A little background about this blog
Ever since I was young girl, I secretly wanted to be a writer the way other people want to be rock stars or Wimbledon champions or astronauts. I never told anyone. And it took decades for me to actually have the chance to give it a try. There’s something about a seven year career itch that takes 20 years to start itching. You don’t take it seriously at first. But there it is, itching at you day after day: try it try it try it.
I listened carefully to what I was saying deep inside and realized that I would finally need to yield to this longing. But how would I start and what would I write? I considered going back to school for my PhD in philosophy; it is something I had always wanted to do. But that might have required moving to a new part of the country for a teaching job afterwards, and my husband and two sons would not be able to move with me (at that point in time). Next.
There is a common sense dictum that you can be “successful” if you do what you love, and another one that writers should write about what they know. I knew I loved philosophy and asking lots of questions, but I also loved to eat and entertain and I knew a lot about cooking and baking. I merged the two- I would write about food. I would be a “food philosopher”. And so my new writing career took shape.
I started writing at the beginning of 2002. But as so often happens, life throws curveballs: after decades of carting around a challenged immune system that led to bad seasonal allergies, two bouts of mono and more cases of strep throat, bronchitis and pneumonia than a person is entitled to have in one lifetime, I was diagnosed with celiac disease at the end of 2002.
After three published books, a revised/expanded edition, one Foodphilosopher.com website, hundreds of classes, demos and speeches, and commitments for several more books, I’ve been getting that same seven year itch again – but after only nine years. Oh my. What to do? I think Wimbledon will have to wait. I am going to road-test the immediacy of the blogosphere with the hope that it will be interesting and fun and keep me going until my next seven (or nine or twenty) year itch arrives.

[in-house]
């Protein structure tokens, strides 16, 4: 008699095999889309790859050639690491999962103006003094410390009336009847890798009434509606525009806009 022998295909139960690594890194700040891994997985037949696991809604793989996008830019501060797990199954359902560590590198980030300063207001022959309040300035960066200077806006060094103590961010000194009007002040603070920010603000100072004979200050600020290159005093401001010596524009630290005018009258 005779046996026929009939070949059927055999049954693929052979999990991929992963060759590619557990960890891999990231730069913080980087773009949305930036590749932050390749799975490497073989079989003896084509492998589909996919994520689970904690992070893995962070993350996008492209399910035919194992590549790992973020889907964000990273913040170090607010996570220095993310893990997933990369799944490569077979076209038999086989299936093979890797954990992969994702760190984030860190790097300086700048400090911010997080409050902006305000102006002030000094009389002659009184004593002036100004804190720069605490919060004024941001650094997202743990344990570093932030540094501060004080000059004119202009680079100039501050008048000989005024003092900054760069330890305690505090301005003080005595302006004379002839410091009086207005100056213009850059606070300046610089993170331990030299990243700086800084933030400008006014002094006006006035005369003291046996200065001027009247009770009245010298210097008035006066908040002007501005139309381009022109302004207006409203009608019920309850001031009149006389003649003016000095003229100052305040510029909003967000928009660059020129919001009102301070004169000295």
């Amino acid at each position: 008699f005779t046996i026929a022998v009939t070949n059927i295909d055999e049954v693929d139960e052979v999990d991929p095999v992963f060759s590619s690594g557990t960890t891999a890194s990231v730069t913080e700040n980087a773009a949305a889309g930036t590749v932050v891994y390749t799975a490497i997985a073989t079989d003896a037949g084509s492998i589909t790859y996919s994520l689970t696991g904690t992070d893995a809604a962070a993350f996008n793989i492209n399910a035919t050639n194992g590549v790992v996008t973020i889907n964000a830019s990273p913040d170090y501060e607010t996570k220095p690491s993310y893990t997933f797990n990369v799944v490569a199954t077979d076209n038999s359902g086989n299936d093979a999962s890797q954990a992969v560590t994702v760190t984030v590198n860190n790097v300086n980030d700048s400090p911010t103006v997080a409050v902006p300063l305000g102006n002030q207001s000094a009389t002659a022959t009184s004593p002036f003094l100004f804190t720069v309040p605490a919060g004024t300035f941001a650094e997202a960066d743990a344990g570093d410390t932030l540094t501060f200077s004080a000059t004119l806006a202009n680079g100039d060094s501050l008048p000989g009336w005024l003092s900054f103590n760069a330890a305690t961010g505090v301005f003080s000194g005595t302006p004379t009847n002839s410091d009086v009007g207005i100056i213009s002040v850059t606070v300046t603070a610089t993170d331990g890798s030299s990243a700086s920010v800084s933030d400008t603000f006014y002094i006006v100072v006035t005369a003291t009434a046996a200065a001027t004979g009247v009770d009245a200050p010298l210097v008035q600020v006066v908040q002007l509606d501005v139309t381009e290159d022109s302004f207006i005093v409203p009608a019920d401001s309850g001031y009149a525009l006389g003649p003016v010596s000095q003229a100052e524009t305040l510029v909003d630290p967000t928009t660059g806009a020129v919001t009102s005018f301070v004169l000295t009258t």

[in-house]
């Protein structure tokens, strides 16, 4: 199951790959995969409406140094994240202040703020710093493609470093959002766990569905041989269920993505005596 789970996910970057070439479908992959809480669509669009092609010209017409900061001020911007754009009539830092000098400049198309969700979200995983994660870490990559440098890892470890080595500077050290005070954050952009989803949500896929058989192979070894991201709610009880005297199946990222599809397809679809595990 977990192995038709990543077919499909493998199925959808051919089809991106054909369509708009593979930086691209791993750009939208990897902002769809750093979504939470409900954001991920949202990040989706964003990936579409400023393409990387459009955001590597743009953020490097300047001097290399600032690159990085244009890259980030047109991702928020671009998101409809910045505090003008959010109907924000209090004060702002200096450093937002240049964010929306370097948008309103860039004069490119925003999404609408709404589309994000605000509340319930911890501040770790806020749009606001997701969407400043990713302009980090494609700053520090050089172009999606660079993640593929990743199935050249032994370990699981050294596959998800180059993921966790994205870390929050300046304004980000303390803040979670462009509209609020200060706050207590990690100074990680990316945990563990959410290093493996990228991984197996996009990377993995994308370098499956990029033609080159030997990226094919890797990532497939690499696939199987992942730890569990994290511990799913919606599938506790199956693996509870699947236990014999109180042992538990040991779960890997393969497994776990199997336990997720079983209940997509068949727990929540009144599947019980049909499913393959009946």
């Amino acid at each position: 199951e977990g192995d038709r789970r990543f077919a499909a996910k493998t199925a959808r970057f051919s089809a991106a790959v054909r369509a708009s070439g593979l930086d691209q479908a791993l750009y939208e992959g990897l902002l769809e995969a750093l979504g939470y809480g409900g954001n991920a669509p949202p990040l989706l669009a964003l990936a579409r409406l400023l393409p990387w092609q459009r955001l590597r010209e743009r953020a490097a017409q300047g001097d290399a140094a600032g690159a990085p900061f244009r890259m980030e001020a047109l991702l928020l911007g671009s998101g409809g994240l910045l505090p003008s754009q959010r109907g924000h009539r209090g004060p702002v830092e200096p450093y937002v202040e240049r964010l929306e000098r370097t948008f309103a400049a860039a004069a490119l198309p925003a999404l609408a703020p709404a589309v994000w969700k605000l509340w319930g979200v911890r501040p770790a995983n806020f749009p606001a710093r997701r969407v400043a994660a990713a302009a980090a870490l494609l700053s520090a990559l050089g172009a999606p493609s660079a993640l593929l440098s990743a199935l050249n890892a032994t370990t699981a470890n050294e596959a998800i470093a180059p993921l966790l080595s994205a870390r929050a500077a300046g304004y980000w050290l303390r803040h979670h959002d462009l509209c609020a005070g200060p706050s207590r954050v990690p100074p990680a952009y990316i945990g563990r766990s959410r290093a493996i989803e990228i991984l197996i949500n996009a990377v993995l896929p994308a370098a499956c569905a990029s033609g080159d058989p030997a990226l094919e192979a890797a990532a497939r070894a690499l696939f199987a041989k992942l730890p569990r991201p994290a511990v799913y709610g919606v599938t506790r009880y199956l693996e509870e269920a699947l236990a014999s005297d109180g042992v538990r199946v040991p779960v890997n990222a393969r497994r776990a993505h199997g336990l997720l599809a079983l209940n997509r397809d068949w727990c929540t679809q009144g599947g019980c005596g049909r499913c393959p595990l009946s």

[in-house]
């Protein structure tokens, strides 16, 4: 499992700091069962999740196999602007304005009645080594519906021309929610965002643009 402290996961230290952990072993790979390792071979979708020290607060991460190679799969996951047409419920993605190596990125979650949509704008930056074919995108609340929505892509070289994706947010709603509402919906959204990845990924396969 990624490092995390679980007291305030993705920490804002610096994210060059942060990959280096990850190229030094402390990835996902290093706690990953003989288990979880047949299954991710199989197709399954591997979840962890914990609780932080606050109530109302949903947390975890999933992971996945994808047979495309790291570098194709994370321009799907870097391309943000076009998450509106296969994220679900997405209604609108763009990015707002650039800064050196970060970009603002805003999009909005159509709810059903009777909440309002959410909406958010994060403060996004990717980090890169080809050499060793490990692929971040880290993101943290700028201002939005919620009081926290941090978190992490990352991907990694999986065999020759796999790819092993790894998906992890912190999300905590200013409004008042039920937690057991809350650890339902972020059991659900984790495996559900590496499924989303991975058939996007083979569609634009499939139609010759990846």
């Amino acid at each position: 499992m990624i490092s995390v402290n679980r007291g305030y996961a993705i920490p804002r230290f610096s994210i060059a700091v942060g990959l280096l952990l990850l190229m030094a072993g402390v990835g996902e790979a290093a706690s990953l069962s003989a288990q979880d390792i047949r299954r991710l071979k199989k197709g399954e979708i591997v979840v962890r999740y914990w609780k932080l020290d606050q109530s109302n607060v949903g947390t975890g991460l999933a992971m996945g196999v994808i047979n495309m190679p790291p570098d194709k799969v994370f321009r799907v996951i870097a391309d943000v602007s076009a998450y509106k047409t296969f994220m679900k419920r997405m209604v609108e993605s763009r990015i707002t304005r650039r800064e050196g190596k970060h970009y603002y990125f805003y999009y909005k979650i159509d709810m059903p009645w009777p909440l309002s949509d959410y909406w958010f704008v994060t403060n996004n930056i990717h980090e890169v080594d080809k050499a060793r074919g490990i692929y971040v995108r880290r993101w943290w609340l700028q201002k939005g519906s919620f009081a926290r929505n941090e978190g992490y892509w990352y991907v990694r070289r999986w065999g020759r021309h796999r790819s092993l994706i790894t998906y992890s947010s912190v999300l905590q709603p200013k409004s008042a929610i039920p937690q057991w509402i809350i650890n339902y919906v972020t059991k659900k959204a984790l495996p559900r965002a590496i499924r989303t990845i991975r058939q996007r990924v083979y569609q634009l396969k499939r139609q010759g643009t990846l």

So welcome to My Gluten-Free Table. It will give you a taste of life in and around my kitchen. I’ll be serving up delicious recipes, commentary, and classic tales of baking and cooking in a home where food is excitement and eating is a celebration.
About Annalise Roberts
After being diagnosed with celiac disease in 2002, Annalise devoted herself to developing gluten-free baked goods that taste just as good, if not better, than their wheat flour counterparts. Gourmet magazine featured several of her recipes in its November, 2005 issue; she was the first gluten-free writer to have her work published in a mainstream food magazine. Since then, her recipes have been featured in newspapers and magazines across the country, including Yoga International, American Dietitian, Today’s Diet and Nutrition, Living Without, Gluten-Free Living, Autism Advocate (magazine of the American Society of Autism), and Today’s Dietitian.
Annalise is the author of three gluten-free cookbooks that are sold in North America and overseas. Translated editions are available in South America and Eastern Europe. An expanded and revised edition of her best-selling book, Gluten-Free Baking Classics (April, 2006), was released in September, 2008. Gluten-Free Baking Classics for the Bread Machine, a collection of recipes developed for the Zojirushi bread machine was released in April, 2009.
Annalise and her sister, Claudia Pillow, PhD, joined forces to write a third book, The Gluten-Free-Good Health Cookbook (January, 2010). The focus of this unique work is on managing daily food-related decisions in order to strengthen the immune system, prevent disease and lose weight by eating real food. It provides food choice explanations and guidance, cooking advice, and more than 140 flavorful, culturally diverse, gluten-free recipes.
Annalise works with celiac support groups across North America and teaches gluten-free cooking and baking classes in the New York metropolitan area. She writes for and manages the www.foodphilosopher.com website with her sister, and recently started a new blog MyGluten-FreeTable.com. More cookbooks are in the works.
Annalise’s background has largely been in communications and marketing. She graduated as a Henry Rutgers Scholar from Rutgers College, earned an MBA from New York University Stern School of Business, worked at CBS, Inc., Dow Jones & Co., Merrill Lynch, two New York City ad agencies, and taught at the Rutgers University School of Business. She lives in New Jersey with her husband and two sons.